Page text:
Transparency off to good start in COVID age

Published 12:47 am Wednesday, April 15, 2020

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By John Edwards

Local governmental bodies across Virginia are wrestling with one of the many unprecedented effects of the COVID-19 pandemic: how to conduct the public’s business openly and legally while not endangering elected officials, employees and the public they serve.

The Virginia Freedom of Information Act provides the parameters within which governmental bodies and agencies must operate to ensure that residents know what’s being done on their behalf.

The act was originally enacted in 1968, in an era of typewriters and basic word processors, of telephones connected by phone lines — a time when few people even dreamed of meeting “electronically.”

By the end of the 20th century, technology had made electronic gatherings possible, and government officials were eager to take advantage of those advances. In that new age, FOIA was amended to provide for the limited use of electronic meetings.

While the rules vary for regional and state bodies, all governmental bodies, including local boards of supervisors, school boards and town councils have since been allowed to hold electronic meetings without a quorum being physically present in order to deal with emergencies declared by the governor. The business thus conducted has to deal specifically with the emergency.

Such emergencies have historically been hurricanes, tornadoes, blizzards and similar natural catastrophes. No one envisioned anything like what is now happening, with schools and businesses closed and a statewide “stay at home” order by the governor in place from now until June.

Despite the shutdown, basic functions of government continue and significantly, this is the time of year that budgets are adopted and tax rates set. The FOIA emergency electronic meeting section simply doesn’t provide for this unthinkable set of circumstances.

Attorney General Mark Herring provided guidance in a March 20 opinion that acknowledges the uniqueness of the COVID-19 emergency and concludes that local government has authority under a separate Code section to enact a “continuity of government” ordinance that essentially sets aside public hearing and meeting requirements for a six-month period.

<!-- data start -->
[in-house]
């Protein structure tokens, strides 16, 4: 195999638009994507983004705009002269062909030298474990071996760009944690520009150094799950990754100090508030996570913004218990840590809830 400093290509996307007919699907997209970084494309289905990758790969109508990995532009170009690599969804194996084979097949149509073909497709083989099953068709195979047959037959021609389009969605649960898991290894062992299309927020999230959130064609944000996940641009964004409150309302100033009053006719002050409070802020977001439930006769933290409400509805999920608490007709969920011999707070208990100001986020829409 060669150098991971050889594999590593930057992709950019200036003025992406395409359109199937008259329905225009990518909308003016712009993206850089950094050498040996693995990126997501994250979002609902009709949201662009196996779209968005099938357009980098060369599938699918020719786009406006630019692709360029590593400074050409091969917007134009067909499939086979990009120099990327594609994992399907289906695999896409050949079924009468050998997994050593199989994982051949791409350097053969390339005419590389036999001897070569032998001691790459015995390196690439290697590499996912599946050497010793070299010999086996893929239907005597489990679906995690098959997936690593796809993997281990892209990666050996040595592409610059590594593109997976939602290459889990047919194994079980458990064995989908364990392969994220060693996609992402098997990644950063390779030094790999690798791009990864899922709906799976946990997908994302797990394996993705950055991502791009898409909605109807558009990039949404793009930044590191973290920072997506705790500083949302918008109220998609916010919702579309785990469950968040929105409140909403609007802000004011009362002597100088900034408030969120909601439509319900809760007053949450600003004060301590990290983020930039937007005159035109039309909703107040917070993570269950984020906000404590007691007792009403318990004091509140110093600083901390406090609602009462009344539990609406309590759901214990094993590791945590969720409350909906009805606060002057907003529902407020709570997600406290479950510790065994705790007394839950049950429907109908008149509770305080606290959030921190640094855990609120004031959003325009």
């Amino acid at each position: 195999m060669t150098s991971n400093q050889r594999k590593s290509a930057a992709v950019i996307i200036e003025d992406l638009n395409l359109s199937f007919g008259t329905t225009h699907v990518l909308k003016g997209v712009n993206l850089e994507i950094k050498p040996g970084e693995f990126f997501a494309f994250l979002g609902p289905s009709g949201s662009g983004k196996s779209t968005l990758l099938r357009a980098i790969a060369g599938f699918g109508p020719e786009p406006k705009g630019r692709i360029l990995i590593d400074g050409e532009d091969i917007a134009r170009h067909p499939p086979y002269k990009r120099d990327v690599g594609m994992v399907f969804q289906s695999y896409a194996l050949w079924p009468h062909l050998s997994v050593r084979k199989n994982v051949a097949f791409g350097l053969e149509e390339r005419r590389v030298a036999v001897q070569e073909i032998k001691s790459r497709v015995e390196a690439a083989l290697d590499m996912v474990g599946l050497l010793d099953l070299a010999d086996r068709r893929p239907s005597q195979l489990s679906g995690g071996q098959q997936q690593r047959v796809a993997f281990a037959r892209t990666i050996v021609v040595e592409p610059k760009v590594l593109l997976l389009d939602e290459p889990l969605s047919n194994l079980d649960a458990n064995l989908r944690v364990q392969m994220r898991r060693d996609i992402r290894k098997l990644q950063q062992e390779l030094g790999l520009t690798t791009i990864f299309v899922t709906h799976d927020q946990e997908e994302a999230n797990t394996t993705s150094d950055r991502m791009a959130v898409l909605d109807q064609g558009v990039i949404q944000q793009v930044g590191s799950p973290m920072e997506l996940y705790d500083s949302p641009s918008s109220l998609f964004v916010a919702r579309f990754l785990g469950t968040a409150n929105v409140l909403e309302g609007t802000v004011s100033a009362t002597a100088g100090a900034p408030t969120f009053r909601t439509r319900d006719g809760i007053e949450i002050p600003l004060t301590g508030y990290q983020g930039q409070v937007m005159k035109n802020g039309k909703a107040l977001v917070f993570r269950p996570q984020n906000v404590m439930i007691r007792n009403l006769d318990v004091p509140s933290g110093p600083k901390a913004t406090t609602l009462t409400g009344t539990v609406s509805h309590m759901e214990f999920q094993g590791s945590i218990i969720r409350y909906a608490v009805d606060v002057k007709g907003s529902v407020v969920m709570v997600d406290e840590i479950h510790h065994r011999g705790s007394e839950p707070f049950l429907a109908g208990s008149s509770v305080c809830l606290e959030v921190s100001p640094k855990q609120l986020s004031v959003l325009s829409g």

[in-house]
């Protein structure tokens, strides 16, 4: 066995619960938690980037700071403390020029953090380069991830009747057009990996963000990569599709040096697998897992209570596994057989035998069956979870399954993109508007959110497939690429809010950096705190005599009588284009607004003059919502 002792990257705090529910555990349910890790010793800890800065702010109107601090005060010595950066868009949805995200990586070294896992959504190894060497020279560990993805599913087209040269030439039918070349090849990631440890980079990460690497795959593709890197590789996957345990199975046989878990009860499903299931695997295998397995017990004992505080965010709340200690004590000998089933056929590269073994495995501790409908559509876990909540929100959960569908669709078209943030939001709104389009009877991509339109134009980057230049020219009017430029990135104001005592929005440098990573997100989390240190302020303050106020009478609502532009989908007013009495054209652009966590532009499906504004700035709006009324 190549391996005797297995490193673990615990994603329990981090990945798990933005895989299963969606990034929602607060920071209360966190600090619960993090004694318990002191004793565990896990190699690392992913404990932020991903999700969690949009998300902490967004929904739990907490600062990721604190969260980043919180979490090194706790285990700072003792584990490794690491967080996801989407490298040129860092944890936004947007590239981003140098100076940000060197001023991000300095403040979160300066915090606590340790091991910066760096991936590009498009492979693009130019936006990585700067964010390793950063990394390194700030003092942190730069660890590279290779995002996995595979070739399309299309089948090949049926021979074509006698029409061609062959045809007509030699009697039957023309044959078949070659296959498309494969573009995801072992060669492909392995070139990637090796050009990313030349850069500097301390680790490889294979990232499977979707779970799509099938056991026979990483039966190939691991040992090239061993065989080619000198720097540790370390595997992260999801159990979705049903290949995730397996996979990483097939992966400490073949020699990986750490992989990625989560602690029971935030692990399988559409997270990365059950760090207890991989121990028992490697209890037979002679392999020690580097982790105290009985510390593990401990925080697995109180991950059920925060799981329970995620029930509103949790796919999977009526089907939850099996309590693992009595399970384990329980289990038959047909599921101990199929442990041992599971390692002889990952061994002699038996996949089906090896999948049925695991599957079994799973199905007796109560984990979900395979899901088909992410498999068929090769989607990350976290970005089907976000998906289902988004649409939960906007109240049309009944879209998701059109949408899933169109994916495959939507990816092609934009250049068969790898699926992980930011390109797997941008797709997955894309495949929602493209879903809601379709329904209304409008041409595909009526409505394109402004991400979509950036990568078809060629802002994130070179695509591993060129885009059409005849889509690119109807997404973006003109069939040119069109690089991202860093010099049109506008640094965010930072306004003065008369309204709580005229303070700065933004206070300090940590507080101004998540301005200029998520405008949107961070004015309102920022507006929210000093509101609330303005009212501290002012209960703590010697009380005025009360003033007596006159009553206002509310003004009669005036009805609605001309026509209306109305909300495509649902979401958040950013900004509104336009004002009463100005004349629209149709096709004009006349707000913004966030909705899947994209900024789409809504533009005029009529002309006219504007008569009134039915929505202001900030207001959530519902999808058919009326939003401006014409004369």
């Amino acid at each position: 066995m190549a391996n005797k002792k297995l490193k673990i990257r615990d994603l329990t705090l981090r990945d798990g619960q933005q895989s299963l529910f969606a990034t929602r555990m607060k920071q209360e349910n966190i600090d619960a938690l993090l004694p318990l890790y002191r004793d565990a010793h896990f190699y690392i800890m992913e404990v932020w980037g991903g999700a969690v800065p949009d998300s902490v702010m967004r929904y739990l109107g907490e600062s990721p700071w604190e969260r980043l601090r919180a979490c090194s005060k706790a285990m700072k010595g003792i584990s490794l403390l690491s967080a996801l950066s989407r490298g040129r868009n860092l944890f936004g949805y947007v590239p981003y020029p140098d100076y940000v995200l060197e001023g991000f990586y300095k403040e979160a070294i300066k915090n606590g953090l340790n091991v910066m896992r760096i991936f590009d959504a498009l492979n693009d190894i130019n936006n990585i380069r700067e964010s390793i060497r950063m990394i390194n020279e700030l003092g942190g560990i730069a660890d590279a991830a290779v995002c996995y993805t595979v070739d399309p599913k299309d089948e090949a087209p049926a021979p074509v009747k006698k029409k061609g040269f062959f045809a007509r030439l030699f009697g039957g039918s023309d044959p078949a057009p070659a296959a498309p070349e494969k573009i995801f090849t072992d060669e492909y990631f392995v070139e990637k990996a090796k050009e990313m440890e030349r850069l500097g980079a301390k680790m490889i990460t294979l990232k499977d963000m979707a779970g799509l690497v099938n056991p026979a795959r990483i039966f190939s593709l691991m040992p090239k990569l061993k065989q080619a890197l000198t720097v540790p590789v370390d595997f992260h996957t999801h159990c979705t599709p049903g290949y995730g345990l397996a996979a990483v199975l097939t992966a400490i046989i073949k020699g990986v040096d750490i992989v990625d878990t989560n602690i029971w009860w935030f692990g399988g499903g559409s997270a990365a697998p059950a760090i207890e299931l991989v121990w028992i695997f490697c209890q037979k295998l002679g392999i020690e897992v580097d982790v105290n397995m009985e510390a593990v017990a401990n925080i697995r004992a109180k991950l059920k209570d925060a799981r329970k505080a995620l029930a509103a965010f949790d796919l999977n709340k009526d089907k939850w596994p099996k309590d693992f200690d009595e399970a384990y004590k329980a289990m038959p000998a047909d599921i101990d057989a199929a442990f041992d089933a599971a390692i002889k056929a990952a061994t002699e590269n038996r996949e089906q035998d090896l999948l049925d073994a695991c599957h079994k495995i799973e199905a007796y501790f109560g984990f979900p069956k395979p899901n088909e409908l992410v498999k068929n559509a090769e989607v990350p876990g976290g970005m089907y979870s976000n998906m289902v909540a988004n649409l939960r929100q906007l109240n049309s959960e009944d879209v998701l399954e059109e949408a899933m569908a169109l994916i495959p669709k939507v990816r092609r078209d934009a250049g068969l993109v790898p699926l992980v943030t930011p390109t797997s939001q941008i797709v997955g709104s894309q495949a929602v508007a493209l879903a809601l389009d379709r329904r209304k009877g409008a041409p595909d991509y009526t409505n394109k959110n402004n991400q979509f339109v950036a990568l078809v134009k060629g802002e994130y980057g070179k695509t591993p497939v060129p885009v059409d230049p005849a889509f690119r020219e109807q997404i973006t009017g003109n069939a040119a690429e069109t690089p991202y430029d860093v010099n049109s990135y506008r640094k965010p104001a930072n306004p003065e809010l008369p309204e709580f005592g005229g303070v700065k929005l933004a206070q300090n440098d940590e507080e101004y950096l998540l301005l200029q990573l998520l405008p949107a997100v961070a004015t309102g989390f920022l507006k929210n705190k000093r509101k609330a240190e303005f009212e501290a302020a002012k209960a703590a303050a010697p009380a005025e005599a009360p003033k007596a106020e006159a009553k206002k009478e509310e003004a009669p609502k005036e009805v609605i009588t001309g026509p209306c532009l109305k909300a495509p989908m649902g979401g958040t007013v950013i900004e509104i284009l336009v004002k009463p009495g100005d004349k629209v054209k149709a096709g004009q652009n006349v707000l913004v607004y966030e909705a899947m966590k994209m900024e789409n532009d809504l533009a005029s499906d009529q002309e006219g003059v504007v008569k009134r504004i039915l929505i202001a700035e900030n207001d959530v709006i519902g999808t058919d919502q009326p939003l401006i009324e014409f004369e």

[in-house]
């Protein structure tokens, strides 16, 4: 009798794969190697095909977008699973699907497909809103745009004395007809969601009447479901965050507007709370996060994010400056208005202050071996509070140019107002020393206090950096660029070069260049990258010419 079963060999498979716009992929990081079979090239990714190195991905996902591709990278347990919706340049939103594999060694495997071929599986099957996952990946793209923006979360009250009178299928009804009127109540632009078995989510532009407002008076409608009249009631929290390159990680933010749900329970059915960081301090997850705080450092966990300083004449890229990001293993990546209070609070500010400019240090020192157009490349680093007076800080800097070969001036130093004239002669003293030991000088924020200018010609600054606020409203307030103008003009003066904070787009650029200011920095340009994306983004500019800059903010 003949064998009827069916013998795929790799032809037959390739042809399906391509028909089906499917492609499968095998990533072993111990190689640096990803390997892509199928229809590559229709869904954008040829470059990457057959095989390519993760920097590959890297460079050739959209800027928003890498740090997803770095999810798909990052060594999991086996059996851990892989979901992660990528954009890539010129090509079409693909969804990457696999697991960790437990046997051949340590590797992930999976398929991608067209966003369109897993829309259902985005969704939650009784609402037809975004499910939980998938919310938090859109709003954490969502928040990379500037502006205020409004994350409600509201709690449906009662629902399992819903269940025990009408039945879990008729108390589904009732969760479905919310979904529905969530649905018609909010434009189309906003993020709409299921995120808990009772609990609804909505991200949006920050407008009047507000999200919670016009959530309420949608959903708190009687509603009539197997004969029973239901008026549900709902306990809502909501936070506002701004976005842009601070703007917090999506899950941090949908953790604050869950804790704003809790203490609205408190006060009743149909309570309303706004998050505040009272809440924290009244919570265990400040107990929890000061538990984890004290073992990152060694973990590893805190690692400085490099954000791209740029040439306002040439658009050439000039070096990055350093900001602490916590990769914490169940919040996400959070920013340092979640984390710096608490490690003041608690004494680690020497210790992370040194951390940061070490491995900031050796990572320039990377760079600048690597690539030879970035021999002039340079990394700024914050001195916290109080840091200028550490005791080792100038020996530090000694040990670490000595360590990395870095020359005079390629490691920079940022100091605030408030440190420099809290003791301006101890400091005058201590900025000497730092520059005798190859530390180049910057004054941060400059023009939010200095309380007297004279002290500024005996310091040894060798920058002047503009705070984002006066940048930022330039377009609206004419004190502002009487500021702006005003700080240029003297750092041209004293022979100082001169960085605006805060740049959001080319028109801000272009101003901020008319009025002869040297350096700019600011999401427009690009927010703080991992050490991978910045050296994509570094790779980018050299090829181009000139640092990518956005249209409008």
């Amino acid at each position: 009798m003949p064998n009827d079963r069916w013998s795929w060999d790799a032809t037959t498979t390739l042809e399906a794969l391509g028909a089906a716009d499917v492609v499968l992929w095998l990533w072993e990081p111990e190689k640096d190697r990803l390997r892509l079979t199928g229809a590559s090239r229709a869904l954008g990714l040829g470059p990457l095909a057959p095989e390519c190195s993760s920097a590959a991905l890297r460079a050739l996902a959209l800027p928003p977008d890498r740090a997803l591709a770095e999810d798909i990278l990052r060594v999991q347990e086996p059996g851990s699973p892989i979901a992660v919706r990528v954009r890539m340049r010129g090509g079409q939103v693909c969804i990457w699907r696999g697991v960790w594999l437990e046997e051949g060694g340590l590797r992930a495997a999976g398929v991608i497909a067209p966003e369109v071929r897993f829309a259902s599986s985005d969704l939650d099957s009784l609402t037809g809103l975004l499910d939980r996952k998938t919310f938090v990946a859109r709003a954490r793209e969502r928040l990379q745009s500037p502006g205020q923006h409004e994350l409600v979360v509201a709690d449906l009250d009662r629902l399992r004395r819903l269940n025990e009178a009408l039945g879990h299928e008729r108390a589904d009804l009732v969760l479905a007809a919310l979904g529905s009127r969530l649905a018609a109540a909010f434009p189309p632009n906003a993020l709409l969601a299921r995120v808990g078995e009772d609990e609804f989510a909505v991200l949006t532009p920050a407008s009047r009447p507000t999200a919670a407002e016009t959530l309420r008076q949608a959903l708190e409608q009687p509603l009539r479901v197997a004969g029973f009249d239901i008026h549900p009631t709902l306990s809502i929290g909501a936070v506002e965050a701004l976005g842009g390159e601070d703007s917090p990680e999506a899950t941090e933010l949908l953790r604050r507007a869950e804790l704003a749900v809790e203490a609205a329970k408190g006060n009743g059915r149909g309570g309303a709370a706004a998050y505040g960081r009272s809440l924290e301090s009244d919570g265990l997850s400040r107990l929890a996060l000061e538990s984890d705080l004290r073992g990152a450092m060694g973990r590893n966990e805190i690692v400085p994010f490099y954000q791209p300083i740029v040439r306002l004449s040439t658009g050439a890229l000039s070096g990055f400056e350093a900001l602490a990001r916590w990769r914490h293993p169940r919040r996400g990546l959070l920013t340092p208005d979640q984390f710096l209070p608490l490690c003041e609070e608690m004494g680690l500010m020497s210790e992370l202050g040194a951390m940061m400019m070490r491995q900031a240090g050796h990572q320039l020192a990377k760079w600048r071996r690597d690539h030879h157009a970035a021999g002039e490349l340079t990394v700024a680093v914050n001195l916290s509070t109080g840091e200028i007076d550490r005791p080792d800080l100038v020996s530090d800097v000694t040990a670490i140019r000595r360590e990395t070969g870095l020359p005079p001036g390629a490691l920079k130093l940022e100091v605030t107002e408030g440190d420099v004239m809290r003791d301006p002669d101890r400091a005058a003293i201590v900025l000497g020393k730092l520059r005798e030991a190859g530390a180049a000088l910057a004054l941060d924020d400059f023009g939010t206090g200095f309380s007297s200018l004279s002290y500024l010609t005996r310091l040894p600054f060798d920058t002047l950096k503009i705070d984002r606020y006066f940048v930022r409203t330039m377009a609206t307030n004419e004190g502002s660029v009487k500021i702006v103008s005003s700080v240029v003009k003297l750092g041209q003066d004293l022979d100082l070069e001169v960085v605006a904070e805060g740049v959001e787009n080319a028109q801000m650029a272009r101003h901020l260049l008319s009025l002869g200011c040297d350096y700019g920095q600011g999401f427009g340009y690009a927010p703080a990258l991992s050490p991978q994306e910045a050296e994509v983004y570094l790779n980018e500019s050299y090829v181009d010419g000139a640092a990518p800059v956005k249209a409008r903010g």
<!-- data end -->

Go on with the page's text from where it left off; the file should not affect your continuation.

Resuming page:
The Isle of Wight Board of Supervisors two weeks ago adopted an ordinance that has the potential to waive in-person public meeting requirements that are a major tenet of FOIA. The Town of Smithfield is now also operating under the county’s emergency declaration.

I had a very minor role in crafting the electronic meetings legislation during a major revision of the act, and those of us who have followed FOIA developments then and since have always been skeptical of local governments being allowed to meet electronically. School board members, supervisors, planning commissioners or council members should be expected to meet in the same room with full public access to those they serve. That’s why the provisions were tightly drawn.

That view hasn’t changed. What has changed is this crisis. I would no more expect the members of the Smithfield Town Council or Isle of Wight Board of Supervisors to risk exposing themselves to this killer than I would my own family.

To their credit, local government officials throughout the commonwealth, including here, appear to be taking seriously their obligation to be transparent during this crisis. The Isle of Wight Board of Supervisors and Smithfield Town Council both appear determined to follow basic FOIA principles to the extent possible.

Isle of Wight County Administrator Randy Keaton has put the proposed county budget online via the county’s website. There, it can be read and evaluated by county residents. The Board of Supervisors has scheduled its budget hearing for April 23. Despite its adoption of the “continuity of government” ordinance, the board plans to have a quorum present for the hearing if possible and will allow one member of the public at a time to be escorted into the room to comment on the budget.

Residents will also be able, and encouraged, to submit email comments during the hearing.

The Smithfield Town Council this month held a meeting in the Westside Elementary cafeteria, where council members could be present but separate from one another. The town is now working on a means of conducting meetings using Zoom. A quorum of council members would be physically present and the proceedings would be electronically viewable by the public.

These extraordinary times call for extraordinary efforts, and the “continuity of government” code section appears to allow for what must be done.

I for one am delighted that local government is not only taking seriously its obligation to get the public’s work done but is trying to do so in a manner that is as transparent as possible.

What will happen when the crisis ebbs remains to be seen. There will undoubtedly be calls to further amend FOIA to allow electronic meetings for something more than floods and tornadoes.

My hope, however, is that the underlying principle of local governmental bodies meeting face-to-face with the people they serve will continue to be the basis for governmental meetings, and that whatever exceptions might be considered in the future, are weighed in that light.